Ten ways the government can make a bit of extra cash on the side, if it really wants to

So apparently we are in a ‘budget crisis’. A ‘trillion dollar debt’ that needs urgent attention, caused by the follies of the previous government. This is the excuse the Albanese Government uses whenever they don’t want to spend money on something – whether it is paid pandemic leave, or increasing JobSeeker payments for those who are already living well below the poverty line. “When it comes to the budget position, I think there is a case for a more substantial look at trimming and cutting back some of this wasteful spending that we’ve inherited,” Treasurer Jim Chalmers told the Australian Financial Review back in June.

If Jim is really so concerned about the budget crisis, here are some ideas that could actually save or make money that don’t involve making poor people even poorer.

  1. Don’t implement the stage three tax cuts: Introduced by the last Government (with support of the ALP) the stage three tax cuts will benefit the top 1% of earners as much as the bottom 60%. Due to be implemented in 2024, by 2030 they will cost $37 billion a year. That is a lot of fucking money that could be spent elsewhere.
  2. Get rid of fossil fuel subsidies: In 2021 – 2022 the Federal Government spent $10.5 billion on fossil fuel subsidies, $1.4 billion more than the year before. Getting rid of these huge subsidies for fossil fuel industries would be a great way for the ALP to both save some money and address climate change. Win-win!
  3. Implement a windfall profit tax: While worker wages are going backwards, large companies are making huge profits, often from external shocks that has nothing to do with them. It’s just dumb luck. For example, fossil fuel companies are beneficiaries of soaring oil and gas prices caused by the war in Ukraine. Advocated by economists such as Joseph Stiglitz, a windfall profit tax would be one way to adjust this problem, bringing in billions of dollars that could be spent on social programs.
  4. Get rid of mutual obligations and Work for the Dole: Mutual obligations and Work for the Dole force jobseekers to undertake onerous, unnecessary, and sometimes activities to get welfare. The new system implementing this, Workforce Australia, costs $1.5 billion to do this. Just take this money and use it to increase JobSeeker.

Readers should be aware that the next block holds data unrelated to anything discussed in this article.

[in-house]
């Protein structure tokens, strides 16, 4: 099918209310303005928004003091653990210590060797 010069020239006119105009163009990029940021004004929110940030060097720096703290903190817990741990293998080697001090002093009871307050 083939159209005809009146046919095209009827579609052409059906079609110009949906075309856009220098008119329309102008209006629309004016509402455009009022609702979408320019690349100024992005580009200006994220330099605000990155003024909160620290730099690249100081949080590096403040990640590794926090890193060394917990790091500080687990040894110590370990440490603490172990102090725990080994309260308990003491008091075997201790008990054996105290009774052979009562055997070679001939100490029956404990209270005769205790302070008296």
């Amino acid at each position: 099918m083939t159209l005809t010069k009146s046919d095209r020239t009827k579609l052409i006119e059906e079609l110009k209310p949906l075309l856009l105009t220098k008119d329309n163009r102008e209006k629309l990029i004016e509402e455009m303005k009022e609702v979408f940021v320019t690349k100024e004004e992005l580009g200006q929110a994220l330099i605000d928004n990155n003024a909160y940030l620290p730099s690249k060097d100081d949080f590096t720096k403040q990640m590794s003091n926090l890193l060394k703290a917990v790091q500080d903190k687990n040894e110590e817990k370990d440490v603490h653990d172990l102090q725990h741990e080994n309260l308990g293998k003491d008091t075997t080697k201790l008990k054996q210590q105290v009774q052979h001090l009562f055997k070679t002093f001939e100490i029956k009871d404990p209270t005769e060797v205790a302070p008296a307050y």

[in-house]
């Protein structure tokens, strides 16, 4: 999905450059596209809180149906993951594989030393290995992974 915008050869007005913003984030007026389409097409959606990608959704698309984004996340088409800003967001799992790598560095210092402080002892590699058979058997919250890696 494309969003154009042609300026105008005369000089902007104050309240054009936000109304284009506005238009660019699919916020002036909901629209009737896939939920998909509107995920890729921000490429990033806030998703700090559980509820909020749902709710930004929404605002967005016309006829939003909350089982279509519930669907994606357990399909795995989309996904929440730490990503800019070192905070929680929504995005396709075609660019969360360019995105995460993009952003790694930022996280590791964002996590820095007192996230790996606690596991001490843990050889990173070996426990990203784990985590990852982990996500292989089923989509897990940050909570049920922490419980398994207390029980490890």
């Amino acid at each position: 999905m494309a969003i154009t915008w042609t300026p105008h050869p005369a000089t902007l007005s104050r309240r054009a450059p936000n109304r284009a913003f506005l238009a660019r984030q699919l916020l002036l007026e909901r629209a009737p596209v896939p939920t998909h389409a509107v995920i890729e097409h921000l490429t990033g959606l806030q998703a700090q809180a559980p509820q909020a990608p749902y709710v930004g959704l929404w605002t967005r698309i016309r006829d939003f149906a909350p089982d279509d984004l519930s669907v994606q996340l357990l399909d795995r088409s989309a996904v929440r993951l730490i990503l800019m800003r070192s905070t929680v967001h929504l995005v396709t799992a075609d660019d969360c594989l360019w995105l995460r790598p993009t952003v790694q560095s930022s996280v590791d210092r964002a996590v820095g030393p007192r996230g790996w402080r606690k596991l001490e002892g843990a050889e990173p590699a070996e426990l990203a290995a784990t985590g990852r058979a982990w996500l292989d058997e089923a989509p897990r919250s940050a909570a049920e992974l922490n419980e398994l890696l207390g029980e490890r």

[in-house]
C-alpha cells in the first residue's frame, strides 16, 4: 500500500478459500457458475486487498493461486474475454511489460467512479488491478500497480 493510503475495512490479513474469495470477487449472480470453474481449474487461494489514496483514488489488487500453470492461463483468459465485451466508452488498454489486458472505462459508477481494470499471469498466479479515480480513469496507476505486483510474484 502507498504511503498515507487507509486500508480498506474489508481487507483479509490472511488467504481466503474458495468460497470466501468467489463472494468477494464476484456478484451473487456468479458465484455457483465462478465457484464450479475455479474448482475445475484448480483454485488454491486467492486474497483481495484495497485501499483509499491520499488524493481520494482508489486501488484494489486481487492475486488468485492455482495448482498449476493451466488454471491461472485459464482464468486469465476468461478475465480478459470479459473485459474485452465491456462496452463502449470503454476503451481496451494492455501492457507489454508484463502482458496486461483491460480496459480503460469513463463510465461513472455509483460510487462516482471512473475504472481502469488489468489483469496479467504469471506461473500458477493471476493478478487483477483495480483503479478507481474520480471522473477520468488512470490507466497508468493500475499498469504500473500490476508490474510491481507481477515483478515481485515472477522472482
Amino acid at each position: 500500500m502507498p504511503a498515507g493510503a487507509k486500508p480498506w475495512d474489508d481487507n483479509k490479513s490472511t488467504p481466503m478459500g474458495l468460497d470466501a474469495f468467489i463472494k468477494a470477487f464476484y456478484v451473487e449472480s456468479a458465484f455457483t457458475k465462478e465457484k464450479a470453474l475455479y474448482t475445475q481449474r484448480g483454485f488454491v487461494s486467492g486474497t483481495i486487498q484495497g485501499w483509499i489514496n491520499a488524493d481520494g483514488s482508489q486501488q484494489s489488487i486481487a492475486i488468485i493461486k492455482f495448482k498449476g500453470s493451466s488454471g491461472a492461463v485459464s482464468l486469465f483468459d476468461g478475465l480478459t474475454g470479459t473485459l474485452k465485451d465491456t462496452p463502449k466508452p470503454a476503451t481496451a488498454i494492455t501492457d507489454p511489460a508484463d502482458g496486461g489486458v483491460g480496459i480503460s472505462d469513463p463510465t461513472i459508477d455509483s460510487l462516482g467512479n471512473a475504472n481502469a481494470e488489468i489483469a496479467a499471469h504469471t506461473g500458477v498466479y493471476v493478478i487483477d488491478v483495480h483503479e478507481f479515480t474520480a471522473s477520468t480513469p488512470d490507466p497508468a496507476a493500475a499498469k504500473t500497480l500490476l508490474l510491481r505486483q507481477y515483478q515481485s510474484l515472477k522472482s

5. Abolish the basics card: The new ALP Government promised to end income management for those on welfare, but legislation this week will keep thousands of mostly indigenous people on the so-called ‘BasicsCard’. This costs millions of dollars, money that could just go into increasing welfare payments for all.
  6. Stop funding private schools: The Federal Government spends billions of dollars on private schools, much more than they give to the public system. What do you reckon? Should that money be spent on a new private plunge pool for the school principal of Kings School in Sydney, or basic resources for some of our poorest students? I know what I think!
  7. End the private health rebate: The private health rebate is money the Government gives to people who buy private patient hospital cover, with the idea that it would take pressure off the public health system. The rebate costs $7 billion a year, but it has not achieved any of its goals. Could you imagine what that could do for a public health system that is currently under massive strain?
  8. End corporate tax avoidance: Since 2013, 168 of Australia’s biggest companies have paid no tax. These companies take profits but don’t give back to our society. A range of measures to fix this could bring in up to $4.5 billion over ten years. Imagine what we could spend that money on!
  9. Get rid of negative gearing: We’re in a massive housing crisis and Government policies play a major role. Negative gearing, which allows landlords to offset losses on a property against their total income, gives incentives for people to think of property solely as an investment rather than someone’s home. And it costs $13 billion a year! The ALP wanted to get rid of it once and would surely have the numbers to do so now.
  10. Close the offshore detention camps: In the last financial year, the Government spent $957 million to imprison people in offshore detention centres. Not only is the system cruel therefore, but it is also ridiculously expensive. We could take that money and use it to help people resettle here and we’d likely have plenty of change left over.

Now admittedly, a lot of these ideas would require the Government to drop promises it made in the lead up to the election. But here’s the thing. We’re in a crisis! And not just any old crisis, either. It’s a ‘budget crisis’. And when you’re in a budget crisis, you have to make tough decisions. That’s been the case for decades.

But, for a change, instead of those decisions being against the interests of the poor, perhaps this ‘crisis’ can mean a whole lot of decisions against the rich and powerful? You know, just for a change?


Image credit: AAP Image / LUKAS COCH



Simon Copland
WRITTEN BY

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